Kurt Helin

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PBT Extra: NBA Draft Lottery losers? Sorry New York.

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It was pretty amazing how much to form the NBA Draft Lottery held this year — only two teams moved. The Lakers went up a couple spots…

And the New York Knicks fell a couple spots. Which puts them on top of the list of NBA Draft Lottery losers, as Jenna Corrado and I discuss in this latest PBT Extra.

Falling to No. 4 should not be that big a deal for the Knicks in that they still likely get to draft Emmanuel Mudiay — as long as they don’t sucumb to the pressure to trade the pick for a quick fix. The Knicks are rebuilding, they need young talent. So unless this trade were to net more young talent than is being sent out, it’s a bad idea.

But this is the Knicks, there is a long and storied history of going for the quick fix. It’s something to watch.

End of an era: David Letterman had some great NBA, sports moments

NEW YORK, NY - MARCH 02:  David Letterman speaks onstage at SeriousFun Children's Network 2015 New York Gala: An Evening of SeriousFun Celebrating the Legacy of Paul Newman at Avery Fisher Hall at Lincoln Center for the Performing Arts on March 2, 2015 in New York City.  (Photo by Neilson Barnard/Getty Images for SeriousFun Children's Network)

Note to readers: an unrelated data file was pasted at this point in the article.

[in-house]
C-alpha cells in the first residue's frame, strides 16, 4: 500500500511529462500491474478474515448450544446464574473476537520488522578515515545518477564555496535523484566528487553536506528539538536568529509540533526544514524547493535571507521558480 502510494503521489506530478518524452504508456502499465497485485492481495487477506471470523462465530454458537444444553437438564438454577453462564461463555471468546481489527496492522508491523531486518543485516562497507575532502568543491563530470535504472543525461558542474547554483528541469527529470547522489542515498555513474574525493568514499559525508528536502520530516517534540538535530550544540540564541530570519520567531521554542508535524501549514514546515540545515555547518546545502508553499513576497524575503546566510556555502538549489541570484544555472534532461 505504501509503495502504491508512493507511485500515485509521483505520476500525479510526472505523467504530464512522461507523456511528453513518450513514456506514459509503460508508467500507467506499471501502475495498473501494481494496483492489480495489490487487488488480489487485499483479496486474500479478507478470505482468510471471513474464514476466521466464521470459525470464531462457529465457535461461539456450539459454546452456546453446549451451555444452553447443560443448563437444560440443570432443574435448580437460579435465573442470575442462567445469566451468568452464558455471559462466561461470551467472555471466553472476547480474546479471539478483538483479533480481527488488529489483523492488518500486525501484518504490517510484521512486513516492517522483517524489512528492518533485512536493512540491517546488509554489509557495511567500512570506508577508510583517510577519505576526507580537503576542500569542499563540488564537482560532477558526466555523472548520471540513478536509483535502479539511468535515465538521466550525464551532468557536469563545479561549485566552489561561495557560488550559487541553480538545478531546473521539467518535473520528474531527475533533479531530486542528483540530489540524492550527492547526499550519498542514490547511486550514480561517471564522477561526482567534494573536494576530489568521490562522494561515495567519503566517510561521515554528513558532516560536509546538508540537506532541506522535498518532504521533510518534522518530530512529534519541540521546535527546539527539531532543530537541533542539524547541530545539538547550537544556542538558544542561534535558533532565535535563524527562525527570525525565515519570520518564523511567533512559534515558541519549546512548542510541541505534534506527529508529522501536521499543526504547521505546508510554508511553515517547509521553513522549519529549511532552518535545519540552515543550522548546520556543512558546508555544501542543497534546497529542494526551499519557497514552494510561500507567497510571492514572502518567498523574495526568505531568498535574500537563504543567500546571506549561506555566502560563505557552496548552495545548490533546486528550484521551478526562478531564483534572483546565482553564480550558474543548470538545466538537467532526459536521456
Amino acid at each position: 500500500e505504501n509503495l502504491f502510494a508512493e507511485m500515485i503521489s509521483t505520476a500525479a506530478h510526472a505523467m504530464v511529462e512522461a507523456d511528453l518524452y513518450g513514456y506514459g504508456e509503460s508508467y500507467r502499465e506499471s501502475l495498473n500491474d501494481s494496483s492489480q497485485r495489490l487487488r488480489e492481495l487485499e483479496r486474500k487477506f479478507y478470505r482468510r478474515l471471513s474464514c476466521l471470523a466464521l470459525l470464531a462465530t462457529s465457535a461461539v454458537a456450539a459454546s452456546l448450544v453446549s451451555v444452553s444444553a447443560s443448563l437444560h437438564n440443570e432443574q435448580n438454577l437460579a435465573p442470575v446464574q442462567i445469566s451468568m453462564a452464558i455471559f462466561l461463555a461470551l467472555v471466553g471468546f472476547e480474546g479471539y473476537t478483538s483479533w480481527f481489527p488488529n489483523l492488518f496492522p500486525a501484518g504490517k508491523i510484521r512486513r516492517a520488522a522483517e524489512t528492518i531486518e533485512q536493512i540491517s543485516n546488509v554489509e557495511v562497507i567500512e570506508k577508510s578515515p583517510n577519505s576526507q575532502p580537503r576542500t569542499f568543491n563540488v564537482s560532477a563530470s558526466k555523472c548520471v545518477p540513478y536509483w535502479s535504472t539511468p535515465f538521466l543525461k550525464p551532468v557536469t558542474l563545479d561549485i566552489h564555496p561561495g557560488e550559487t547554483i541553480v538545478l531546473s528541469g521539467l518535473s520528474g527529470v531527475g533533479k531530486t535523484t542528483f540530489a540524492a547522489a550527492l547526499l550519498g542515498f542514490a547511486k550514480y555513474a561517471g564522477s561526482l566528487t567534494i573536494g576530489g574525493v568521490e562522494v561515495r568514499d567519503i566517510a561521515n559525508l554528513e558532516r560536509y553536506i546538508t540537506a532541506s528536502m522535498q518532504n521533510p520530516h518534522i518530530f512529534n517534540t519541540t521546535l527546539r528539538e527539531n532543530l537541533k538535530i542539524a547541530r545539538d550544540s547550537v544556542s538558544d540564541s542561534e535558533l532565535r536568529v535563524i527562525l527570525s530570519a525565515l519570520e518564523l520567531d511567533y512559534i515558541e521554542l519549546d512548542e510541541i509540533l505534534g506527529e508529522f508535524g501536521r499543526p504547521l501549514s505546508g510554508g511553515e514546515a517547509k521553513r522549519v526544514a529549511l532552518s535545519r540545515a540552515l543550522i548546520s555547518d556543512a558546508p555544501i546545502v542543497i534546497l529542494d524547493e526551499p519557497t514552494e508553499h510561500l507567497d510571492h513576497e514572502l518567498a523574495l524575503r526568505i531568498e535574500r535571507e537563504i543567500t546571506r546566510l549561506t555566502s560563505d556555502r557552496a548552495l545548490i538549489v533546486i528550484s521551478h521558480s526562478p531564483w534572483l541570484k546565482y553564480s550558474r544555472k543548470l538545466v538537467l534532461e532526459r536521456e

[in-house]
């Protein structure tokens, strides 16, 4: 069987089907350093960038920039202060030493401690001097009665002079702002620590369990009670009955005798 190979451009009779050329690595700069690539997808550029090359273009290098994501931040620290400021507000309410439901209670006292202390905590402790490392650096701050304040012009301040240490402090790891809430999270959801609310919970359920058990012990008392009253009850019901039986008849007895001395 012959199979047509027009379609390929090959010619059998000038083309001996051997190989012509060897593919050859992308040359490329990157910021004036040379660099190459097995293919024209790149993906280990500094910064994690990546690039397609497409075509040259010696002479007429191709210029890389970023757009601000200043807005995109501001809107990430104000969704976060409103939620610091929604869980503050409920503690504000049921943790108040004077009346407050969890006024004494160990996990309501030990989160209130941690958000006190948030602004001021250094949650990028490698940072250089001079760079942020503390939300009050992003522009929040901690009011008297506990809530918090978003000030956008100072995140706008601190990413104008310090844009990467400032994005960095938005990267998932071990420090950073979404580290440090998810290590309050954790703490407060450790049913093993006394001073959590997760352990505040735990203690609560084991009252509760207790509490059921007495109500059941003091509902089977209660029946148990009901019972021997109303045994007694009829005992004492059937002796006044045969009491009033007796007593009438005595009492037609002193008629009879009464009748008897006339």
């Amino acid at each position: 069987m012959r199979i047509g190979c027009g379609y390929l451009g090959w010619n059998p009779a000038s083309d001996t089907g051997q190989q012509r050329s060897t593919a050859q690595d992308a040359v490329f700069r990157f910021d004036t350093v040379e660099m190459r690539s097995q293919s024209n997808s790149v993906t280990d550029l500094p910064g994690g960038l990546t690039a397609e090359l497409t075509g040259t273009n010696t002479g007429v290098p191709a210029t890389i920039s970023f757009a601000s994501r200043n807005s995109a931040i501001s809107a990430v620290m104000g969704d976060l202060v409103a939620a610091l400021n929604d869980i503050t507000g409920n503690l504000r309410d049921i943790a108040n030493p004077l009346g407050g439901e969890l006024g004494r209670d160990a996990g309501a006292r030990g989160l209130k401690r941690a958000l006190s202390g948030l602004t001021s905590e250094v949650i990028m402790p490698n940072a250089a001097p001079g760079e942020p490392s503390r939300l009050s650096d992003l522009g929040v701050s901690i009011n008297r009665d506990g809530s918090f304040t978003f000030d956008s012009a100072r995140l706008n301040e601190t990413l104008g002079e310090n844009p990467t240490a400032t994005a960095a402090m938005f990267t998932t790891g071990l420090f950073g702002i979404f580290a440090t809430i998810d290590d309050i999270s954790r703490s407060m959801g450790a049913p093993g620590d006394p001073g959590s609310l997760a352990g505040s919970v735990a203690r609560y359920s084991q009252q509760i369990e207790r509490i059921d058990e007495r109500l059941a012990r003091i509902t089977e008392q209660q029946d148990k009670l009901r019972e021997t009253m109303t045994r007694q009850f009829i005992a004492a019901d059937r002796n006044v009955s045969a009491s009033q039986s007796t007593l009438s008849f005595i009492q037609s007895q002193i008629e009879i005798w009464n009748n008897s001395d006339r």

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I’m going to miss David Letterman.

Admittedly, I didn’t watch as much of him in recent years as I did in my youth, but I always related to his irreverent sense of humor. The Top 10 list was iconic and ahead of it’s time, but it was things like “what happens if we throw a bunch of watermelons off the top of a building” that just worked when he did it.

Letterman also had some brilliant sports moments.

Joe Posnanski summed it up best as only he can at NBCSportsWorld.com.

Every so often, one of the writers would pitch a really obscure sports joke to David Letterman for the show. He always liked those kinds of sports jokes, especially if they involved one of his cherished Indiana Pacers of the old American Basketball Association or some little-known baseball player or something to do with 1950s wrestling.

“He’d laugh,” says Justin Stangel, who, with his brother Eric, served as Letterman’s head writers for 14 years, from 1998 to 2013. “Then he’d say, ‘Sure, nobody’s going to get it. But that’s fine.’”